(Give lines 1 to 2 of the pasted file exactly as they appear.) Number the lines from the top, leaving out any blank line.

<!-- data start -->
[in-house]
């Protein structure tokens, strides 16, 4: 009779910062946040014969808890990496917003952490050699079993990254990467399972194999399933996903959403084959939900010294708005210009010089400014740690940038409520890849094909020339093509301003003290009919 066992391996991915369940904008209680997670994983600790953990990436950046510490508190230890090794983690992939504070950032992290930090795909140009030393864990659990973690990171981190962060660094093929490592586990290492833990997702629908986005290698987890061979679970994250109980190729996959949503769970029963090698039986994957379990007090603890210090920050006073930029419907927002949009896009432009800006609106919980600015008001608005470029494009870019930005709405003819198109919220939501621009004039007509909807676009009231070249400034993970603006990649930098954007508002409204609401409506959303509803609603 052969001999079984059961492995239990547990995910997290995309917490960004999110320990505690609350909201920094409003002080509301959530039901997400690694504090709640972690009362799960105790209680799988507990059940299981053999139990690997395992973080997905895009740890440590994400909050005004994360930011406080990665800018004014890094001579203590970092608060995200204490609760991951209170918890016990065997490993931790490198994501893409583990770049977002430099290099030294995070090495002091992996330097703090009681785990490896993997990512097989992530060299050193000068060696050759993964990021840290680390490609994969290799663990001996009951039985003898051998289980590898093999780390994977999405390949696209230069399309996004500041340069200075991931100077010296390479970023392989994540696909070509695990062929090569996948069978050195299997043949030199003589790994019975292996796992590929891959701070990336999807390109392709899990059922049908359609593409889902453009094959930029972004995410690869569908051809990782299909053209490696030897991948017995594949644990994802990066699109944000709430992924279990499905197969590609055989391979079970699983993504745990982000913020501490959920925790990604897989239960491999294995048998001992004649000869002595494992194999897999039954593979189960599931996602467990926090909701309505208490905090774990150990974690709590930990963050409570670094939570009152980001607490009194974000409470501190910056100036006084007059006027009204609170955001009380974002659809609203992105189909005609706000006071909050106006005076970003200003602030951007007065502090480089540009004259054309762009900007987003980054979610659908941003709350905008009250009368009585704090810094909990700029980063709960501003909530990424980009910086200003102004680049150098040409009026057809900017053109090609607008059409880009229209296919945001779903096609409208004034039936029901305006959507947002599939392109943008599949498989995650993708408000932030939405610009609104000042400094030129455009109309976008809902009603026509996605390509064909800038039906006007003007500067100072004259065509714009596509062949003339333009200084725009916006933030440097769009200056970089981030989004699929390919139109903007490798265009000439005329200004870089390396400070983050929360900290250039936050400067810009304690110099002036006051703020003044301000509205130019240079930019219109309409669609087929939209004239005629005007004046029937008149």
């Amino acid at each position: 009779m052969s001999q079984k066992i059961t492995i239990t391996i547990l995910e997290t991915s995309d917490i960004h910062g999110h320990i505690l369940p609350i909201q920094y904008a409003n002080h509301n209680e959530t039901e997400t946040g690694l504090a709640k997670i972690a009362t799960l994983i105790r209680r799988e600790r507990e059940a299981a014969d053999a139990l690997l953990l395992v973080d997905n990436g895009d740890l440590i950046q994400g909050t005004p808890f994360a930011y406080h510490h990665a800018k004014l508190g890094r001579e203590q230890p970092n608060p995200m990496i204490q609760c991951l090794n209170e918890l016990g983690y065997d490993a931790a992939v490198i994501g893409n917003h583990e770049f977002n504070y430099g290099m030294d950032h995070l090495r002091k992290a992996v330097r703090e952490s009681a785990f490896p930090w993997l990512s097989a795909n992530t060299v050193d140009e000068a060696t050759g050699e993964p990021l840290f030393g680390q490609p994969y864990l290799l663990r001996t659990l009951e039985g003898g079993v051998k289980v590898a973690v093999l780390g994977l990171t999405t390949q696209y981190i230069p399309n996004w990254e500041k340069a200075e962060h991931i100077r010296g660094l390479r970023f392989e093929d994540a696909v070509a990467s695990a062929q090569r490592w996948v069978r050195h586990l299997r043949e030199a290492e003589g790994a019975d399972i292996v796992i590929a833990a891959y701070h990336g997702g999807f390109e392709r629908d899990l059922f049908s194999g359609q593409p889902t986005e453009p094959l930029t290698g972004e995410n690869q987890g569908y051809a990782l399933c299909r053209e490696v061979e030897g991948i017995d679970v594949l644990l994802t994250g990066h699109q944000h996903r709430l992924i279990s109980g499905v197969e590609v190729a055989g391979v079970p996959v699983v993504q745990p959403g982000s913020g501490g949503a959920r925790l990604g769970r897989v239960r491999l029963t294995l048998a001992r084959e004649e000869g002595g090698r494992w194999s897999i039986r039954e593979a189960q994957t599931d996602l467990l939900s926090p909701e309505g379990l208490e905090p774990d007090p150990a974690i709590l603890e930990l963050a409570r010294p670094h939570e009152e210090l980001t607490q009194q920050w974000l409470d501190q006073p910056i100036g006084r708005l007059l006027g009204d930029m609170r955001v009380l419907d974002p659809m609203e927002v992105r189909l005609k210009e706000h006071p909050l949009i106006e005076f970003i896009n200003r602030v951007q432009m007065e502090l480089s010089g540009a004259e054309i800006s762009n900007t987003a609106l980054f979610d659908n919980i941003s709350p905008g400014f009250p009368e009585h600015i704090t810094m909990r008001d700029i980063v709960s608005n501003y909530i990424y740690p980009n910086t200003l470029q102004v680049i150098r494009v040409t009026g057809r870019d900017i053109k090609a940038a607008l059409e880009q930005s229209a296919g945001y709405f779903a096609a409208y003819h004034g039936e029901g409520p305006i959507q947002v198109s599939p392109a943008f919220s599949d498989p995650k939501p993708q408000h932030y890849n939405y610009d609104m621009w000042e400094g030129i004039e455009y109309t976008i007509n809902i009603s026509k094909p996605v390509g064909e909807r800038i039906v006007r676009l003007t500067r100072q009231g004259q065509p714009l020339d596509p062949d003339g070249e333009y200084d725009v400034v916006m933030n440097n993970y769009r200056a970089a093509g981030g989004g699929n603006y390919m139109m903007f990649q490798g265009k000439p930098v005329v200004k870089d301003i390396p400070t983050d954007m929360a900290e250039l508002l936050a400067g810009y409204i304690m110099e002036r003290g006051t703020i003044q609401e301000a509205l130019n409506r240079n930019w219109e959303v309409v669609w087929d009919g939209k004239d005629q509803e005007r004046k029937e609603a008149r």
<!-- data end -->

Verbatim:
[in-house]
């Protein structure tokens, strides 16, 4: 009779910062946040014969808890990496917003952490050699079993990254990467399972194999399933996903959403084959939900010294708005210009010089400014740690940038409520890849094909020339093509301003003290009919 066992391996991915369940904008209680997670994983600790953990990436950046510490508190230890090794983690992939504070950032992290930090795909140009030393864990659990973690990171981190962060660094093929490592586990290492833990997702629908986005290698987890061979679970994250109980190729996959949503769970029963090698039986994957379990007090603890210090920050006073930029419907927002949009896009432009800006609106919980600015008001608005470029494009870019930005709405003819198109919220939501621009004039007509909807676009009231070249400034993970603006990649930098954007508002409204609401409506959303509803609603 052969001999079984059961492995239990547990995910997290995309917490960004999110320990505690609350909201920094409003002080509301959530039901997400690694504090709640972690009362799960105790209680799988507990059940299981053999139990690997395992973080997905895009740890440590994400909050005004994360930011406080990665800018004014890094001579203590970092608060995200204490609760991951209170918890016990065997490993931790490198994501893409583990770049977002430099290099030294995070090495002091992996330097703090009681785990490896993997990512097989992530060299050193000068060696050759993964990021840290680390490609994969290799663990001996009951039985003898051998289980590898093999780390994977999405390949696209230069399309996004500041340069200075991931100077010296390479970023392989994540696909070509695990062929090569996948069978050195299997043949030199003589790994019975292996796992590929891959701070990336999807390109392709899990059922049908359609593409889902453009094959930029972004995410690869569908051809990782299909053209490696030897991948017995594949644990994802990066699109944000709430992924279990499905197969590609055989391979079970699983993504745990982000913020501490959920925790990604897989239960491999294995048998001992004649000869002595494992194999897999039954593979189960599931996602467990926090909701309505208490905090774990150990974690709590930990963050409570670094939570009152980001607490009194974000409470501190910056100036006084007059006027009204609170955001009380974002659809609203992105189909005609706000006071909050106006005076970003200003602030951007007065502090480089540009004259054309762009900007987003980054979610659908941003709350905008009250009368009585704090810094909990700029980063709960501003909530990424980009910086200003102004680049150098040409009026057809900017053109090609607008059409880009229209296919945001779903096609409208004034039936029901305006959507947002599939392109943008599949498989995650993708408000932030939405610009609104000042400094030129455009109309976008809902009603026509996605390509064909800038039906006007003007500067100072004259065509714009596509062949003339333009200084725009916006933030440097769009200056970089981030989004699929390919139109903007490798265009000439005329200004870089390396400070983050929360900290250039936050400067810009304690110099002036006051703020003044301000509205130019240079930019219109309409669609087929939209004239005629005007004046029937008149």